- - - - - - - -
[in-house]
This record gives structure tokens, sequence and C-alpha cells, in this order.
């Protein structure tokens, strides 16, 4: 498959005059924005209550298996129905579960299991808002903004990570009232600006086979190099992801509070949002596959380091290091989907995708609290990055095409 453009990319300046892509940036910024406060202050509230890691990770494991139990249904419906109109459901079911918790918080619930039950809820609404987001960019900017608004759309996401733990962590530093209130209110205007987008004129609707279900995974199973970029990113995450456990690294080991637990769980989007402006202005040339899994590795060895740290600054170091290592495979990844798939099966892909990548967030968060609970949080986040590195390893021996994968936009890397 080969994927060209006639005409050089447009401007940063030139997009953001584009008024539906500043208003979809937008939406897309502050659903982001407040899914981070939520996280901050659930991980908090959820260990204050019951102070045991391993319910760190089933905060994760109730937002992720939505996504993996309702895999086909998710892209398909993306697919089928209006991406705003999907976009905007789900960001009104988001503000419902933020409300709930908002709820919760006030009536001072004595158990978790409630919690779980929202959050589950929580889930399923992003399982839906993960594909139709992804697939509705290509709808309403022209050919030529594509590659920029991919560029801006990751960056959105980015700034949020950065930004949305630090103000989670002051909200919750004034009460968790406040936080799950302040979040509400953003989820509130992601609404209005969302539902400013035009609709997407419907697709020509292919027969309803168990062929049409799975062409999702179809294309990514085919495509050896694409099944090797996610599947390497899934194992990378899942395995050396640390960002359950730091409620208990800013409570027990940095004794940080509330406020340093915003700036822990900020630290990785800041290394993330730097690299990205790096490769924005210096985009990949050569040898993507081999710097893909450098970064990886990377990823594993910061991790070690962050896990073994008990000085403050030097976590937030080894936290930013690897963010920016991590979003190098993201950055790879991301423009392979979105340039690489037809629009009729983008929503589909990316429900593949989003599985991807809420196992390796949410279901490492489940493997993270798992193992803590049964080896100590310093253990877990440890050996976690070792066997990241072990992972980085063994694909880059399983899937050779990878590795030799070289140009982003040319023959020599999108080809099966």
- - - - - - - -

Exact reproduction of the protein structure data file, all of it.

[in-house]
This record gives structure tokens, sequence and C-alpha cells, in this order.
């Protein structure tokens, strides 16, 4: 498959005059924005209550298996129905579960299991808002903004990570009232600006086979190099992801509070949002596959380091290091989907995708609290990055095409 453009990319300046892509940036910024406060202050509230890691990770494991139990249904419906109109459901079911918790918080619930039950809820609404987001960019900017608004759309996401733990962590530093209130209110205007987008004129609707279900995974199973970029990113995450456990690294080991637990769980989007402006202005040339899994590795060895740290600054170091290592495979990844798939099966892909990548967030968060609970949080986040590195390893021996994968936009890397 080969994927060209006639005409050089447009401007940063030139997009953001584009008024539906500043208003979809937008939406897309502050659903982001407040899914981070939520996280901050659930991980908090959820260990204050019951102070045991391993319910760190089933905060994760109730937002992720939505996504993996309702895999086909998710892209398909993306697919089928209006991406705003999907976009905007789900960001009104988001503000419902933020409300709930908002709820919760006030009536001072004595158990978790409630919690779980929202959050589950929580889930399923992003399982839906993960594909139709992804697939509705290509709808309403022209050919030529594509590659920029991919560029801006990751960056959105980015700034949020950065930004949305630090103000989670002051909200919750004034009460968790406040936080799950302040979040509400953003989820509130992601609404209005969302539902400013035009609709997407419907697709020509292919027969309803168990062929049409799975062409999702179809294309990514085919495509050896694409099944090797996610599947390497899934194992990378899942395995050396640390960002359950730091409620208990800013409570027990940095004794940080509330406020340093915003700036822990900020630290990785800041290394993330730097690299990205790096490769924005210096985009990949050569040898993507081999710097893909450098970064990886990377990823594993910061991790070690962050896990073994008990000085403050030097976590937030080894936290930013690897963010920016991590979003190098993201950055790879991301423009392979979105340039690489037809629009009729983008929503589909990316429900593949989003599985991807809420196992390796949410279901490492489940493997993270798992193992803590049964080896100590310093253990877990440890050996976690070792066997990241072990992972980085063994694909880059399983899937050779990878590795030799070289140009982003040319023959020599999108080809099966």